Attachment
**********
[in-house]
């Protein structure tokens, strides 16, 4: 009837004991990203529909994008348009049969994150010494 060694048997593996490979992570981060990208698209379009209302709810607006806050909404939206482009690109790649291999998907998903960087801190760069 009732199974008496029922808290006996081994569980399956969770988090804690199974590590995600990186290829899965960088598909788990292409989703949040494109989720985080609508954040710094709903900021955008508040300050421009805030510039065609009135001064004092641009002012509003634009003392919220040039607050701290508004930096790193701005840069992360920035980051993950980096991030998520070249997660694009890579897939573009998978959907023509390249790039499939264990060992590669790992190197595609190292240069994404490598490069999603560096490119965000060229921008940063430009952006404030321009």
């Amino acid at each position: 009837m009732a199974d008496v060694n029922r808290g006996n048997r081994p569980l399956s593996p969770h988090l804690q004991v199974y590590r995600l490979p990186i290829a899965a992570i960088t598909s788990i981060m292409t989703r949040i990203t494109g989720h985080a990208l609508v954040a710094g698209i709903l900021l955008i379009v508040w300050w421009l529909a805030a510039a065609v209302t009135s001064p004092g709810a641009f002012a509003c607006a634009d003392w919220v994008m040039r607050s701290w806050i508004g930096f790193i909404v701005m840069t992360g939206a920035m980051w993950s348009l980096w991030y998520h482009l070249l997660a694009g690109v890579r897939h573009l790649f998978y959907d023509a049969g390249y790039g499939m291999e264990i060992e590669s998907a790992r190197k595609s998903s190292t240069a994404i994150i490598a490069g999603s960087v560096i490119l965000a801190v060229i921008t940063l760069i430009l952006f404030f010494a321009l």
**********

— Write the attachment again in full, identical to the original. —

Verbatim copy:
[in-house]
């Protein structure tokens, strides 16, 4: 009837004991990203529909994008348009049969994150010494 060694048997593996490979992570981060990208698209379009209302709810607006806050909404939206482009690109790649291999998907998903960087801190760069 009732199974008496029922808290006996081994569980399956969770988090804690199974590590995600990186290829899965960088598909788990292409989703949040494109989720985080609508954040710094709903900021955008508040300050421009805030510039065609009135001064004092641009002012509003634009003392919220040039607050701290508004930096790193701005840069992360920035980051993950980096991030998520070249997660694009890579897939573009998978959907023509390249790039499939264990060992590669790992190197595609190292240069994404490598490069999603560096490119965000060229921008940063430009952006404030321009």
């Amino acid at each position: 009837m009732a199974d008496v060694n029922r808290g006996n048997r081994p569980l399956s593996p969770h988090l804690q004991v199974y590590r995600l490979p990186i290829a899965a992570i960088t598909s788990i981060m292409t989703r949040i990203t494109g989720h985080a990208l609508v954040a710094g698209i709903l900021l955008i379009v508040w300050w421009l529909a805030a510039a065609v209302t009135s001064p004092g709810a641009f002012a509003c607006a634009d003392w919220v994008m040039r607050s701290w806050i508004g930096f790193i909404v701005m840069t992360g939206a920035m980051w993950s348009l980096w991030y998520h482009l070249l997660a694009g690109v890579r897939h573009l790649f998978y959907d023509a049969g390249y790039g499939m291999e264990i060992e590669s998907a790992r190197k595609s998903s190292t240069a994404i994150i490598a490069g999603s960087v560096i490119l965000a801190v060229i921008t940063l760069i430009l952006f404030f010494a321009l």